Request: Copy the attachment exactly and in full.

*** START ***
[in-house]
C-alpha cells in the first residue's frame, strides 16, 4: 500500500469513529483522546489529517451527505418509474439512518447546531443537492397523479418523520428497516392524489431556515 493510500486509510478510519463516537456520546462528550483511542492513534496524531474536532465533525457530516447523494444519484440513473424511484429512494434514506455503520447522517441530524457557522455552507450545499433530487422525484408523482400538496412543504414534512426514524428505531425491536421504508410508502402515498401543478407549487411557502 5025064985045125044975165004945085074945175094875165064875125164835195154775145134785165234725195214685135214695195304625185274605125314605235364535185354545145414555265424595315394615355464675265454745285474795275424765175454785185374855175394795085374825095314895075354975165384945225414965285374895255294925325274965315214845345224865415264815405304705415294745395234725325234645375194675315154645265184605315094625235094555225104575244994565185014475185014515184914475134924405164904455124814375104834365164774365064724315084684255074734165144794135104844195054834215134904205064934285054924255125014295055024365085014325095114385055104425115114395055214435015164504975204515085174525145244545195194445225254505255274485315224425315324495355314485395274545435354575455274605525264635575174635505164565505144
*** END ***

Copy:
[in-house]
C-alpha cells in the first residue's frame, strides 16, 4: 500500500469513529483522546489529517451527505418509474439512518447546531443537492397523479418523520428497516392524489431556515 493510500486509510478510519463516537456520546462528550483511542492513534496524531474536532465533525457530516447523494444519484440513473424511484429512494434514506455503520447522517441530524457557522455552507450545499433530487422525484408523482400538496412543504414534512426514524428505531425491536421504508410508502402515498401543478407549487411557502 5025064985045125044975165004945085074945175094875165064875125164835195154775145134785165234725195214685135214695195304625185274605125314605235364535185354545145414555265424595315394615355464675265454745285474795275424765175454785185374855175394795085374825095314895075354975165384945225414965285374895255294925325274965315214845345224865415264815405304705415294745395234725325234645375194675315154645265184605315094625235094555225104575244994565185014475185014515184914475134924405164904455124814375104834365164774365064724315084684255074734165144794135104844195054834215134904205064934285054924255125014295055024365085014325095114385055104425115114395055214435015164504975204515085174525145244545195194445225254505255274485315224425315324495355314485395274545435354575455274605525264635575174635505164565505144